American 'A' Boats
(Type 7)


A-13-Plunger and Shark

Plunger and Shark in 1914

US Navy Photo


A-19-Interior of a-4

Interior of A-4

US Navy Photo


Length 63 feet 4 inches
Diameter 11 feet 9 inches
Displacement 120 tons

On June 10, 1896, the Congress of the United States authorized the secretary of the Navy to contract for two submarine torpedo boats of the Holland type at a cost not to exceed $175,000 provided that the Holland boat currently under construction [Plunger] shall be fully tested and accepted by the Secretary of the Navy.1 Three years later, on March 3, 1899, Congress amended the act to permit the Secretary to contract for two submarine boats of the Holland type similar to the submarine boat Holland.2

On November 23, 1899, the Holland Torpedo Boat Company offered to sell the Holland for $165,000 and proposed to build a second boat in accordance with the plan and specifications submitted. The specification described a larger, improved boat that would cost $170,000.3

The Naval Appropriation Act of 7 June 1900 canceled the contract for the original Plunger and provided for the construction of five boats of the "improved Holland" type. On 25 August, the Navy contracted with the Holland Torpedo Boat Company for six boats. The Adder, Moccasin, Porpoise and Shark were built at Lewis Nixon's Crescent Shipyard in Elizabethport, NJ while the Grampus and Pike were built at the Union Iron Works in San Francisco, CA.

A total of seven 'A' boats were built for the United States between 1900 and 1903. They were:


No. Name Laid Down Launched Commissioned Stricken
A-1 Plunger 21 May 1901 1 Feb 1902 19 Sept 1903 24 Feb 1913
A-2 Adder 3 Oct 1900 22 July 1901 12 Jan 1903 16 Jan 1922
A-3 Grampus 10 Dec 1900 21 July 1902 28 May 1903 16 Jan 1922
A-4 Moccasin 8 Nov 1900 20 Aug 1901 17 Jan 1903 16 Jan 1922
A-5 Pike 10 Dec 1900 14 Jan 1903 28 May 1903 16 Jan 1922
A-6 Porpoise 13 Dec 1900 23 Sept 1901 19 Sept 1903 16 Jan 1922
A-7 Shark 11 Jan 1901 19 Oct 1901 19 Sept 1903 16 Jan 1922

The 'A' boats were "improved Holland" torpedo boats. They were 10 feet longer than the Holland and 18 inches greater in diameter. The two cylinder 45 h.p. Otto engine was replaced by a larger, more powerful four cylinder 160 h.p. Otto engine which increased the surface speed and permitted the 'A' boats to recharge their batteries underway. Early sketches show an improved dynamite gun which could be raised and lowered, but it was omitted from the final design. The armoured turret, however, was retained due to the immaturity of contemporary periscopes. Nonetheless, the Adder was fitted with an experimental periscope that permitted a field of view of 15 degrees to port and starboard. This permitted the turret to remain submerged, but the lack of 360 degree visibility and the inability to judge distance were severe limitations.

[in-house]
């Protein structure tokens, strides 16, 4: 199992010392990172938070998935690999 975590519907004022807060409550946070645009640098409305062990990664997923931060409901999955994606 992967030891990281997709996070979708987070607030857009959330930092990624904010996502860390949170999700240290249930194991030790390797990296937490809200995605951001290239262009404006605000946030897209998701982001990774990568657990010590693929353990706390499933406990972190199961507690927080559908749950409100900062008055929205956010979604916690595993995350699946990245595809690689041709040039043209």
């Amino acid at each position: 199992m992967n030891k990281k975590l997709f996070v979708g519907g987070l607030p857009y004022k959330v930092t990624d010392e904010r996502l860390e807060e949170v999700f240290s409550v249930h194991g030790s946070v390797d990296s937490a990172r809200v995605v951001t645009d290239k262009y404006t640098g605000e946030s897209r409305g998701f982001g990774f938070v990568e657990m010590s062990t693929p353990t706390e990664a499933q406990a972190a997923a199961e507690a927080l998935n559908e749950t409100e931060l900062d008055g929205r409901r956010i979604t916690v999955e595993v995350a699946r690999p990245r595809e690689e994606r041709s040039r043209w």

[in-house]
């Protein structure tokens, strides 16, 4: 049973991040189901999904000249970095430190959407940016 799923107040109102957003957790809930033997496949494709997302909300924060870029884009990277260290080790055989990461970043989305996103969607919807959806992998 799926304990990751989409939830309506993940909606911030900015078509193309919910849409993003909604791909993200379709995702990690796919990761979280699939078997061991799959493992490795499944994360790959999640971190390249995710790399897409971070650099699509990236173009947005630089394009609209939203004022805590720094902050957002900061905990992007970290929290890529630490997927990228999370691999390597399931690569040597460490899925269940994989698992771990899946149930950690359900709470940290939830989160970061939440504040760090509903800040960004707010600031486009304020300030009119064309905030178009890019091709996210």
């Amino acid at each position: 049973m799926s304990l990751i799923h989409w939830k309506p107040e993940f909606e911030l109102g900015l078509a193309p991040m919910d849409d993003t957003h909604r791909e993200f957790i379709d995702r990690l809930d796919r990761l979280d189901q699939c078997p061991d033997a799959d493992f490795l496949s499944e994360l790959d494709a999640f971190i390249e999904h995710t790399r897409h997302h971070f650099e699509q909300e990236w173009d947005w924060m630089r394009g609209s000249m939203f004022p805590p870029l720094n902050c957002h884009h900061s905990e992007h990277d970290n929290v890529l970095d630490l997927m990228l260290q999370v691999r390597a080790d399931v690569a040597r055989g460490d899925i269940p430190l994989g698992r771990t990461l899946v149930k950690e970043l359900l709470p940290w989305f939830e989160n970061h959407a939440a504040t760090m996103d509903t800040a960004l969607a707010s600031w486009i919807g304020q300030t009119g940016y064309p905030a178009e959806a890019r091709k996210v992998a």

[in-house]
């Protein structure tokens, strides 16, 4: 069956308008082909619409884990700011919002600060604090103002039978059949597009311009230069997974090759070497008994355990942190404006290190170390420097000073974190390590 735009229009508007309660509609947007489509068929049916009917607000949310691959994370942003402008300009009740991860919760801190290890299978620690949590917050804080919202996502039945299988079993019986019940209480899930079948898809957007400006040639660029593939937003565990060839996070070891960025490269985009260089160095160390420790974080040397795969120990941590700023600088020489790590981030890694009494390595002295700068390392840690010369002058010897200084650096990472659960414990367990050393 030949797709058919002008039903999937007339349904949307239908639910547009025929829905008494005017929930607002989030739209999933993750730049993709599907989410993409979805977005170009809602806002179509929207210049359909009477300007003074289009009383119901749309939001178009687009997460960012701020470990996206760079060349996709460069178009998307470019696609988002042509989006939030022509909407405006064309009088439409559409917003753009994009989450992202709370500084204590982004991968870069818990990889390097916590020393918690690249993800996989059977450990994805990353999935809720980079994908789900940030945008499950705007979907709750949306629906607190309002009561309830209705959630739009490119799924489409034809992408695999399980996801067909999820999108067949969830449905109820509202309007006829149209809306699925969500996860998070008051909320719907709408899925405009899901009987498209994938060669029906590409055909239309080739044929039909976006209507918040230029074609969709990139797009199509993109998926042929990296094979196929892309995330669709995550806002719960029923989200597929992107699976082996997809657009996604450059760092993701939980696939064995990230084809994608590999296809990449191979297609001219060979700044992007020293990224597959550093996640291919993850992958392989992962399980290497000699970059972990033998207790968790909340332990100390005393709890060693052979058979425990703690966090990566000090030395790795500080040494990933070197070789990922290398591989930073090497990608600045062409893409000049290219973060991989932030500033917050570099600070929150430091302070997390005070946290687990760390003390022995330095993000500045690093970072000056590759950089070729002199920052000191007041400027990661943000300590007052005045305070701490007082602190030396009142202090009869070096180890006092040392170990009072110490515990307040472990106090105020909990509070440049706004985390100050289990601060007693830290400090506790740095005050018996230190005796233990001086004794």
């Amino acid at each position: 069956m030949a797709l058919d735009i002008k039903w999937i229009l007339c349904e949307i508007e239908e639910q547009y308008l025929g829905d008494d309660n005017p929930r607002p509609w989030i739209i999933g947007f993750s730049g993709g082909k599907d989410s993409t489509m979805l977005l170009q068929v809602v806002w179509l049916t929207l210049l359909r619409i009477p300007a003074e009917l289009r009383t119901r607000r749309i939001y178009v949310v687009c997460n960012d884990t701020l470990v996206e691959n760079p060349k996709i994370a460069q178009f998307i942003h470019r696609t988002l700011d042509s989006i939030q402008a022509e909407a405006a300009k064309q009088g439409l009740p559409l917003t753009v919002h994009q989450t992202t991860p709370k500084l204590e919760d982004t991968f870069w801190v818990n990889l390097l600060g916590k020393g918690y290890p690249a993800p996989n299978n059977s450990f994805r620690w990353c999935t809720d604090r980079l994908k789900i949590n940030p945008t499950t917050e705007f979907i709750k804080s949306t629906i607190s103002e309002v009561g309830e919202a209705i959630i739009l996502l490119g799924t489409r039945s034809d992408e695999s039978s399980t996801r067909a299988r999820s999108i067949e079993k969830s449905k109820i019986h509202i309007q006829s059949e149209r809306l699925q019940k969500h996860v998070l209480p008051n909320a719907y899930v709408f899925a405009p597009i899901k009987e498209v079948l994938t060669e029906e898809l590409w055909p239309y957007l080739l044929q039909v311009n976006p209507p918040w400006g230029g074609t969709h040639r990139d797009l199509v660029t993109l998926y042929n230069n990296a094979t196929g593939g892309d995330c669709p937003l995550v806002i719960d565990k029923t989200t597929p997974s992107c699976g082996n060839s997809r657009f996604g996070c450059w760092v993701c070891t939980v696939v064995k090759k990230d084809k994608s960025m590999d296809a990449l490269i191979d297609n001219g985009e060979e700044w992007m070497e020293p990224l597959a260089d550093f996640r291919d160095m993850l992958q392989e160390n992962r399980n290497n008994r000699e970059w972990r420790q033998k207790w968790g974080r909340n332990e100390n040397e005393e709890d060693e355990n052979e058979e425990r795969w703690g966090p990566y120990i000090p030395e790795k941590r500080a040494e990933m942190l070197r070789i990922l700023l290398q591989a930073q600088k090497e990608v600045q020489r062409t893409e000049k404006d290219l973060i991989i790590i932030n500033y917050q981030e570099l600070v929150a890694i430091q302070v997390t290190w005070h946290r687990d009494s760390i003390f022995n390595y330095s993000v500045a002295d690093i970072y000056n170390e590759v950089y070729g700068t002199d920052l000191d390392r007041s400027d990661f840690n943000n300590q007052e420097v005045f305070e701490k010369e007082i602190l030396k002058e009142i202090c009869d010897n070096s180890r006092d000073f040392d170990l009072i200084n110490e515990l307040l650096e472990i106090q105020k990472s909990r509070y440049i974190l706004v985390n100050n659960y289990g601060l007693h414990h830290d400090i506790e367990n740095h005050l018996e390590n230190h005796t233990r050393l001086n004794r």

John Holland was an inventor - a man of ideas, who was always trying to improve on his existing designs. Holland believed that dangers of submarine navigation were too great to rely on men to operate the submarine. The USS Holland had a steering engine designed to maintain a steady course, and a diving engine to control the depth. The commander could dial-in the desired depth and the diving engine would initiate the depth change by applying the appropriate up or down angle to the "horizontal rudders", return the rudders to zero angle, then reverse the angle in time to level out at the desired depth. The diving engine was also connected to a pendulum in order keep the boat on a level keel as the crew moved about.

Holland had intended to include improved steering and diving engines in the 'A' boats, but Lawrence Spear and Frank Cable had different ideas. Spear and Cable felt that these "contraptions" introduced unnecessary complication and risk so they took it upon themselves to remove Holland's contraptions from the 'A' boats. One day, Holland looked down from his office to see his invention lying dismantled on the dock. Demanding an explanation, Spear and Cable tried to reason with him. In tears, Holland said, "You might expect this from a young whippersnapper from the navy. He has ruined my life's work." 4

John Holland's influence on submarine design was waning. In June 1900, Holland signed a five year contract retroactive to 1 April 1899. By the terms of this contract, he was demoted from general manager of the Holland Torpedo Boat Company to chief engineer. 5 Isaac Rice and Elihu Frost felt the time had come to generate a return on the stockholder's investments. They no longer needed the inventor. They needed a naval constructor, so they made Lawrence Spear an offer. In 1902, Lawrence Spear resigned from the Navy to become vice president and naval architect of the Holland Torpedo Boat Company - John Holland's boss. Although the 'A' boats began as a John Holland design, Spear's influence is evident.

  1. Act approved June 10, 1896, Statutes at Large, vol. 29, p. 379
  2. Act approved March 3, 1899, Statutes at Large, vol. 30, p. 1039
  3. John Lowe manuscript, Library of Congress
  4. Barnes, Robert Hatfield, United States Submarines. (New Haven: H. F. Morse Associates, Inc, 1944), p. 26.
  5. Morris, Richard Knowles, John P.Holland: Inventor of the Modern Submarine. (Annapolis: U.S. Naval Institute, 1966; 2nd ed., Univ. S.C. Press, 1998), p. 113.

For more information on the these boats, read the Dictionary of American Fighting Ships entries posted on the Haze Gray and Underway website or the Cyberspace Association of United States Submariners (Subnet) website.

A somewhat fanciful retelling of President Theodore Roosevelt's trip on board the A-1 (Plunger) can be found on this site.


Copyright 1999,2000,2001,2002 Gary McCue

1